Regenerative agriculture goes beyond sustainability and conservation. While sustainability and conservation are focused on conserving resources, regenerative agriculture takes things a step further to actually replenish the resources used in the agricultural process. When regenerative agriculture is applied to the process of raising animals on pasture, it focuses on replenishing the carbon content of soil, which cuts down on greenhouse gas emissions while improving crop yield and increasing soil biodiversity. While “crop yield” may not seem to have much to do with raising chickens on pasture, increased crop yield basically means that the soil grows more “stuff” because it’s healthier, whether that “stuff” is being consumed by animals, or humans. In the case of a grazing pasture, healthy soil makes for increased growth of grasses and plants which gives animals a healthier and varied selection for grazing.
When it comes to raising animals on pasture, focusing on regenerative agriculture means that we ensure that the animals are not constantly grazing in the same spot, which can deplete and even damage the soil. Our chickens are moved to a new pasture area daily, and the previous grazing area is allowed to regenerate before the animals are allowed to graze on it again. The chickens and the earth have somewhat of a symbiotic relationship, because as the chickens graze and scratch, their droppings get worked into the soil, helping to replenish the nutrients lost during the grazing process. This enriched soil fosters new growth of plant life, and healthy soil traps significantly more carbon than depleted soil - a key to reducing agriculture’s carbon footprint and slowing down climate change.
It may sound crazy, but reducing the environmental impact of our business is just as important to us as turning a profit. We believe that there is more than one way to measure success, and especially when we are newcomers to an industry with such a negative reputation for its environmental impact, we believe that there is a lot of work to be done, and a lot of benefit to be had by changing the agricultural status quo. Regenerative agriculture is imperative for repairing the environment for sure, but it also has a measurable impact and benefit on any company who chooses to follow its practices.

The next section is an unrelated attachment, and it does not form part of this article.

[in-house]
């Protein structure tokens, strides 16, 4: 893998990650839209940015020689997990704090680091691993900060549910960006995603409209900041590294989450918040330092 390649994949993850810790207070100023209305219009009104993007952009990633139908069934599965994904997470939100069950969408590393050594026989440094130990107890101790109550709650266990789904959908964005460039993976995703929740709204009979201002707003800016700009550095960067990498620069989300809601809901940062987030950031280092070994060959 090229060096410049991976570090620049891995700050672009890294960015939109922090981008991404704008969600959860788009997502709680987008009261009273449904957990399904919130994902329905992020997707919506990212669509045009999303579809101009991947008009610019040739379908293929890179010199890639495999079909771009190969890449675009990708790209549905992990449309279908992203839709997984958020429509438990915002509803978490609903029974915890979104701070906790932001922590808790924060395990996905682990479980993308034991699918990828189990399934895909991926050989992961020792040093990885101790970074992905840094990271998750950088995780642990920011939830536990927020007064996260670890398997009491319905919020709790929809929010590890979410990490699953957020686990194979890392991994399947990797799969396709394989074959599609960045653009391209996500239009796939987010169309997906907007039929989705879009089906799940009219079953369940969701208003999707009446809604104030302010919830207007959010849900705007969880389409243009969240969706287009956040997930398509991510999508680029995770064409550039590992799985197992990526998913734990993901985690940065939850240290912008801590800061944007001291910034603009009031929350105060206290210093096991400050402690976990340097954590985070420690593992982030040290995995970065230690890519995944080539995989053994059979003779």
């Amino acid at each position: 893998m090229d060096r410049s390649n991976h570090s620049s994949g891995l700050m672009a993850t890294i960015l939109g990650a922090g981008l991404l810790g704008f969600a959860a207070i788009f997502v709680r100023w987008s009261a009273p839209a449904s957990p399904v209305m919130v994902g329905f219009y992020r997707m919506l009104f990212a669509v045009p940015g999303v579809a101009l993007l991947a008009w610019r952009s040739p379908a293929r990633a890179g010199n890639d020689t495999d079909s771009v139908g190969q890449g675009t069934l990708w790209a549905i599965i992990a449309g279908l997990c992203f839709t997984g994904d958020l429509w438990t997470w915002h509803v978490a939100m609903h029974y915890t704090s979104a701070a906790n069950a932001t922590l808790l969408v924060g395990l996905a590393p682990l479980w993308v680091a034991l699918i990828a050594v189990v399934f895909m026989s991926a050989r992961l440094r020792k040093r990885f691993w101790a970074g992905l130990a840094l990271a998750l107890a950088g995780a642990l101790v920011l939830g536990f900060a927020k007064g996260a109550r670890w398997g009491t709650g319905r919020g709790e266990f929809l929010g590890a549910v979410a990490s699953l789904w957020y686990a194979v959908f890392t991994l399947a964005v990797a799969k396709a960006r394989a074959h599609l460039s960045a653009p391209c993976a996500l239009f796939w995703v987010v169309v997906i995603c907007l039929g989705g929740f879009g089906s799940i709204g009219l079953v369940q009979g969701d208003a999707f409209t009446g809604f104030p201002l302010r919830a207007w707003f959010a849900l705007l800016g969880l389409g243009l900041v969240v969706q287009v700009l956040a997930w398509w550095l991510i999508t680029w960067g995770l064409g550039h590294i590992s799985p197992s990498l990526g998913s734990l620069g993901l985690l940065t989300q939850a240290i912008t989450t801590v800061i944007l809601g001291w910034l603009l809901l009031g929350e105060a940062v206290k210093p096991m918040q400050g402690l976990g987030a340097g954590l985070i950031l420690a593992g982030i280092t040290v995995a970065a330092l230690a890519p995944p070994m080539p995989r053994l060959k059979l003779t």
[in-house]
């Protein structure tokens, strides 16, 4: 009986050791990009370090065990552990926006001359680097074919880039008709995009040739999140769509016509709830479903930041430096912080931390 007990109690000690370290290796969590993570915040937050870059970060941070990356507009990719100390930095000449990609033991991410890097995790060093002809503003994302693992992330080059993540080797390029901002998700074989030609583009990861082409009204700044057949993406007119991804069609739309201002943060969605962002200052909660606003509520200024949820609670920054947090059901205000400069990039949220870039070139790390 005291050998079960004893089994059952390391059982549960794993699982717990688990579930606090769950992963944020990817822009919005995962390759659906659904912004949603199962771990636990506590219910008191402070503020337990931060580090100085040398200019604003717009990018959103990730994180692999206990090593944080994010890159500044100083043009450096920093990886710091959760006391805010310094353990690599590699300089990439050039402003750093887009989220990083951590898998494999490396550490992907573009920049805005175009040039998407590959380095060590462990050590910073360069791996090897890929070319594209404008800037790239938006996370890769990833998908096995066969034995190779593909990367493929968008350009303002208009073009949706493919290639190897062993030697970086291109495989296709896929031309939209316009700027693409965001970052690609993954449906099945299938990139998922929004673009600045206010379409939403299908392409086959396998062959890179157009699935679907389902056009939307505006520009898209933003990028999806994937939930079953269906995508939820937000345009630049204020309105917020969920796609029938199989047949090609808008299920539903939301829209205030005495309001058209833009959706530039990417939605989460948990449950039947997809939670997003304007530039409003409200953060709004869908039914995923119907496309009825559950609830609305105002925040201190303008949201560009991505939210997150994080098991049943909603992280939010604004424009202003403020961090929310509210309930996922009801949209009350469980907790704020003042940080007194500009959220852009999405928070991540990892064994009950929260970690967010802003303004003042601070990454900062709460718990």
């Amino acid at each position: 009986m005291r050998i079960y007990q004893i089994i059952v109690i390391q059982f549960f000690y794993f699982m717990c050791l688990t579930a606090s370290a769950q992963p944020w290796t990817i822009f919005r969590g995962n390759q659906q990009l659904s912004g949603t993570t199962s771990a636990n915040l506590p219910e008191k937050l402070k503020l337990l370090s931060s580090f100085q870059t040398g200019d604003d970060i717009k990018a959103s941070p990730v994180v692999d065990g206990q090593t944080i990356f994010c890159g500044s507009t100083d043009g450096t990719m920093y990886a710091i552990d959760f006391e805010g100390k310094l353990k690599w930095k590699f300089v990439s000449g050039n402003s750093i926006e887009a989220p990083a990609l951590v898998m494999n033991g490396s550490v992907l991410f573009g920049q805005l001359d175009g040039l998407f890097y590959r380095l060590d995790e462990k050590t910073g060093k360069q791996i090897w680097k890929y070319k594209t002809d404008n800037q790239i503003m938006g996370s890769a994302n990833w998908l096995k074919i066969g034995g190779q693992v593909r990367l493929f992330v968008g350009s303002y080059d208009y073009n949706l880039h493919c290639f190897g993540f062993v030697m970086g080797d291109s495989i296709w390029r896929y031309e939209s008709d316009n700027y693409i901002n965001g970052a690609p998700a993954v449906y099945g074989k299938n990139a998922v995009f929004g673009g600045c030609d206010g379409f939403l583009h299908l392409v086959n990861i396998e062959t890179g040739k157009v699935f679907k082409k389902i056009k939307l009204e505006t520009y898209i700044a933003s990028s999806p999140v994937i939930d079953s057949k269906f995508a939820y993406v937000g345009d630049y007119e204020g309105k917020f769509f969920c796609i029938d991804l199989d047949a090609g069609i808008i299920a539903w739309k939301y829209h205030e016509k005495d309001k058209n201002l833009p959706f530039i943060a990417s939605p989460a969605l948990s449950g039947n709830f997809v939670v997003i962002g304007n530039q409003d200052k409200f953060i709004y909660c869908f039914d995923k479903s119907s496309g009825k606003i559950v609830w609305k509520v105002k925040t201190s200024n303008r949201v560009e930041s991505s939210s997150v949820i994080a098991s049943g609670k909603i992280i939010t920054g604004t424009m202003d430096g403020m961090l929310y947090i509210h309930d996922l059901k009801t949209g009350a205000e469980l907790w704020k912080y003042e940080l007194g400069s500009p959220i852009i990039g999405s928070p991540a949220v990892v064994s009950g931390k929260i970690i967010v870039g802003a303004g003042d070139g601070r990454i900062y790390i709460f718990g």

Allowing the soil to regenerate and plant life to regrow before the next grazing session not only benefits the land, but it ensures that the pasture remains fertile and full of nutrients for the chickens to consume. That’s part of what sets Pasturebird chickens apart - the savory, complex flavor that our customers rave about comes from providing our chickens with a nutrient dense and varied diet on a daily basis. While the chickens’ diet of insects, worms, grasses and seeds may not sound very appealing, the result is a flavorful meat that is packed full of vitamins and nutrients. Call it good karma or just smart farming, but regenerative agriculture benefits our final product just as much as it benefits the environment. Allowing our chickens to consistently graze on replenished and nutrient dense soil ensures that the taste of our final product is unparalleled - our pasture raised chickens taste the way chicken is supposed to taste, because they eat the healthy, balanced, sustainable diet that they are supposed to eat.
Simply put, regenerative agriculture is getting back to the way farming is meant to be, and we hope that more modern companies will adopt this crucial practice of sustainability and resource rejuvenation to ensure that farming remains a viable industry and reduces its negative impact on the environment.